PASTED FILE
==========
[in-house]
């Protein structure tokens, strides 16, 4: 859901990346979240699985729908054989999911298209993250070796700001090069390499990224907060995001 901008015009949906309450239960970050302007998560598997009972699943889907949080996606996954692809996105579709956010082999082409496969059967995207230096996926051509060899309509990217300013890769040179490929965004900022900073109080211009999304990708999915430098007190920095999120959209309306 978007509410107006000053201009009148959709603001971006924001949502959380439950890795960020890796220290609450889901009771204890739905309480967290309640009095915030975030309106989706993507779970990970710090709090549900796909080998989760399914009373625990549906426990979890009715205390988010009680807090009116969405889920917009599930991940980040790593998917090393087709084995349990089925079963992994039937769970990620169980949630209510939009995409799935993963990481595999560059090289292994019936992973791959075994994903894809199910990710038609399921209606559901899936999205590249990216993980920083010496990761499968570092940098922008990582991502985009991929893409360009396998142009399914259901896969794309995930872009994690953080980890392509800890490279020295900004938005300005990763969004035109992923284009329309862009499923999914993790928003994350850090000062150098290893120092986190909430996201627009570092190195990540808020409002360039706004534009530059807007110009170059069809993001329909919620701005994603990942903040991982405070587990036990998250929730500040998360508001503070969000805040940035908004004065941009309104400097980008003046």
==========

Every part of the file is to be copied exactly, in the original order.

[in-house]
């Protein structure tokens, strides 16, 4: 859901990346979240699985729908054989999911298209993250070796700001090069390499990224907060995001 901008015009949906309450239960970050302007998560598997009972699943889907949080996606996954692809996105579709956010082999082409496969059967995207230096996926051509060899309509990217300013890769040179490929965004900022900073109080211009999304990708999915430098007190920095999120959209309306 978007509410107006000053201009009148959709603001971006924001949502959380439950890795960020890796220290609450889901009771204890739905309480967290309640009095915030975030309106989706993507779970990970710090709090549900796909080998989760399914009373625990549906426990979890009715205390988010009680807090009116969405889920917009599930991940980040790593998917090393087709084995349990089925079963992994039937769970990620169980949630209510939009995409799935993963990481595999560059090289292994019936992973791959075994994903894809199910990710038609399921209606559901899936999205590249990216993980920083010496990761499968570092940098922008990582991502985009991929893409360009396998142009399914259901896969794309995930872009994690953080980890392509800890490279020295900004938005300005990763969004035109992923284009329309862009499923999914993790928003994350850090000062150098290893120092986190909430996201627009570092190195990540808020409002360039706004534009530059807007110009170059069809993001329909919620701005994603990942903040991982405070587990036990998250929730500040998360508001503070969000805040940035908004004065941009309104400097980008003046």